Here is why your glasses prescription is often different than your Contact lens prescription

Many people know they need a prescription from an optometrist to purchase eyeglasses. However, few understand why their eyeglasses prescription is different from their contact lens prescriptions.  Many incorrectly assume there is one universal prescription that fits all.  While different brands of eyeglasses lenses can use the same prescription, contact lens prescriptions are different as every lens fits differently on the eye.  Each soft contact lens comes with two other parameters, the base curve and the lens diameter.  The base curve dictates how flat or steep the lens sits on the eye.  Our corneas are different. Some patients might have flat corneas, others might have steeper ones.  Depending on your corneal curvature, the lens with the right base curve for you is chosen.  Furthermore, to a smaller degree of variability lenses will have different diameters as dictated by the manufacture of each brand.

Can contact lenses correct for astigmatism?

Yes, contact lenses can correct for astigmatism. However that’s another reason why contact lens prescription and glasses prescription are often different.  Pre-made soft contact lenses are usually available in half diopter intervals and only start at 0.75.  With base eyeglasses prescriptions that don’t fit around those restrictions, your optometrist would have to determine what’s best to convert it to.  Your eye doctor might often need to trial on your eyes lenses with different parameters to determine a final contact lens prescription.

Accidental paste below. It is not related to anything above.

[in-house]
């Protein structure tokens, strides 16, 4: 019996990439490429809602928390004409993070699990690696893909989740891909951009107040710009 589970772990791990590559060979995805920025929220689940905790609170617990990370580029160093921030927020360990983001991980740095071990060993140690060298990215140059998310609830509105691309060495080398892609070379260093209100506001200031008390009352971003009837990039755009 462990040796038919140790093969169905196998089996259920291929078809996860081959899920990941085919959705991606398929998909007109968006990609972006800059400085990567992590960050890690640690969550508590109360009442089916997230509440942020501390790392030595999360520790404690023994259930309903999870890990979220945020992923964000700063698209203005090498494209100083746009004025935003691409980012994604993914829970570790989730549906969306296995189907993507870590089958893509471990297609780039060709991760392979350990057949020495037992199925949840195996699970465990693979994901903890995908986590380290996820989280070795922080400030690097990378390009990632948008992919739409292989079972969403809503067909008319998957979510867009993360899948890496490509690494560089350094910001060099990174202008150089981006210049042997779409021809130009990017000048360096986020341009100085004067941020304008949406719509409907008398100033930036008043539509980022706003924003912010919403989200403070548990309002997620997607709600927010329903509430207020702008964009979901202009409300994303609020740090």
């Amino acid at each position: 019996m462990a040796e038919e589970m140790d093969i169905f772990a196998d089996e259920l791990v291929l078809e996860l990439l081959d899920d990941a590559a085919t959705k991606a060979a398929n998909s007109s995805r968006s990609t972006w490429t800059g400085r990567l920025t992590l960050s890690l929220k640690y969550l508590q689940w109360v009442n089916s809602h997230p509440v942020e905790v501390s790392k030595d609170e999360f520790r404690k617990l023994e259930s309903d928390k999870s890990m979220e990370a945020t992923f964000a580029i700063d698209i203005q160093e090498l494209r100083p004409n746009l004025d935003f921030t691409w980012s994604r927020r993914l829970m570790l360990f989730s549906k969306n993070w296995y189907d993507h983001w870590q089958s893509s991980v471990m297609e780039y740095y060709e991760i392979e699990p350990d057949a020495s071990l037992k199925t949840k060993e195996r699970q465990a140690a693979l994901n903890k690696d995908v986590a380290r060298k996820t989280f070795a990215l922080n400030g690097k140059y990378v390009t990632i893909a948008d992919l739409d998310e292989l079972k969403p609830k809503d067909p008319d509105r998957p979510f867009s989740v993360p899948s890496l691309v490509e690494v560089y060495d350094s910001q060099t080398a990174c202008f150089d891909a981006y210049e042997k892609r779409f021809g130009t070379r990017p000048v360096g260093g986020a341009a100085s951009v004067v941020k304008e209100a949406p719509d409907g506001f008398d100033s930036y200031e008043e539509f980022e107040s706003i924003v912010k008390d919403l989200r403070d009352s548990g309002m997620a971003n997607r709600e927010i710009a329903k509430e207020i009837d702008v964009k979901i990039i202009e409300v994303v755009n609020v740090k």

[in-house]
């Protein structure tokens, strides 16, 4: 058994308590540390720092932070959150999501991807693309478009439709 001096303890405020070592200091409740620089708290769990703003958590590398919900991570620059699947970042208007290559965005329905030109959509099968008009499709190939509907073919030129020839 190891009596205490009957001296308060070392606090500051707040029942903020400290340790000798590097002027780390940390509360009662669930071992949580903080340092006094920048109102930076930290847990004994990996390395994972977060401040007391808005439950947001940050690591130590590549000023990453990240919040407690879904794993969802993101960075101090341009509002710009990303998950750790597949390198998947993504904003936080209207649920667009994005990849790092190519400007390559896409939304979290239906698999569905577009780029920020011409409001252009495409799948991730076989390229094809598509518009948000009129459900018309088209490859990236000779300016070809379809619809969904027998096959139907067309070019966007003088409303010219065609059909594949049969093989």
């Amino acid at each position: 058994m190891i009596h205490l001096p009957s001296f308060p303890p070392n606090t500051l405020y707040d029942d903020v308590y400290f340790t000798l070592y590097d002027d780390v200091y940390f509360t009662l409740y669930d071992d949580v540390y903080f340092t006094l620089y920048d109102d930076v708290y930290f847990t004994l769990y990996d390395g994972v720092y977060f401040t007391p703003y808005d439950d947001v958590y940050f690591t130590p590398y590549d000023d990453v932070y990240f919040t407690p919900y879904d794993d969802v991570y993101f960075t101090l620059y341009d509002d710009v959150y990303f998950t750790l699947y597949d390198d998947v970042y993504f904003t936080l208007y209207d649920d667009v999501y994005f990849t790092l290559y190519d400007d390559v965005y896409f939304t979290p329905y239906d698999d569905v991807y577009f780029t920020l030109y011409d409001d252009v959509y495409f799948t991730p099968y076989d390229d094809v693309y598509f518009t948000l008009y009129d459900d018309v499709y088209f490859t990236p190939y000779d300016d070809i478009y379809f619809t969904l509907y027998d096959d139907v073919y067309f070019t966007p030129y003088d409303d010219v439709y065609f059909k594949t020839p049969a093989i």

Can I use one contact lens prescriptions for different brands?

Unlike eyeglasses, different contact lenses could potentially have different prescriptions for the same person at one point in time. Part of the reason is that different lenses will have different curvatures, sizes and material.  The level of how steep or flat a lens is can affect the power of the lens and therefore different contact lenses could have different prescriptions if they are different.

Furthermore, often times soft lenses aren’t suitable for certain eyes and therefore your optometrist will need to fit you with custom rigid gas permeable lenses (RGP) or scleral lenses to correct vision.  These are highly customizable lenses created for each individual patient according to their precise eye shape and parameters.  For those custom contact lenses the prescription will be significantly different that your spectacle’s prescription.

Can contact lenses affect the health of my eyes?

When being fitted for contact lenses it’s imperative to assess the health of the eye to ensure that it is safe for the patient to wear contact lenses in general and if they are candidates for a specific lens.  For example patients with mild dry eyes might be more suitable for certain contact lenses than others. Other conditions such as keratitis precludes patients from wearing any contact lenses altogether until the condition is managed and resolved.  Contact lenses with reduced oxygen permeability and water content can also exacerbate certain conditions.  For the safety of your eyes, it is important to speak to your optometrist for consultations on contact lenses for what’s best for your eyes before attempting to wear any lenses.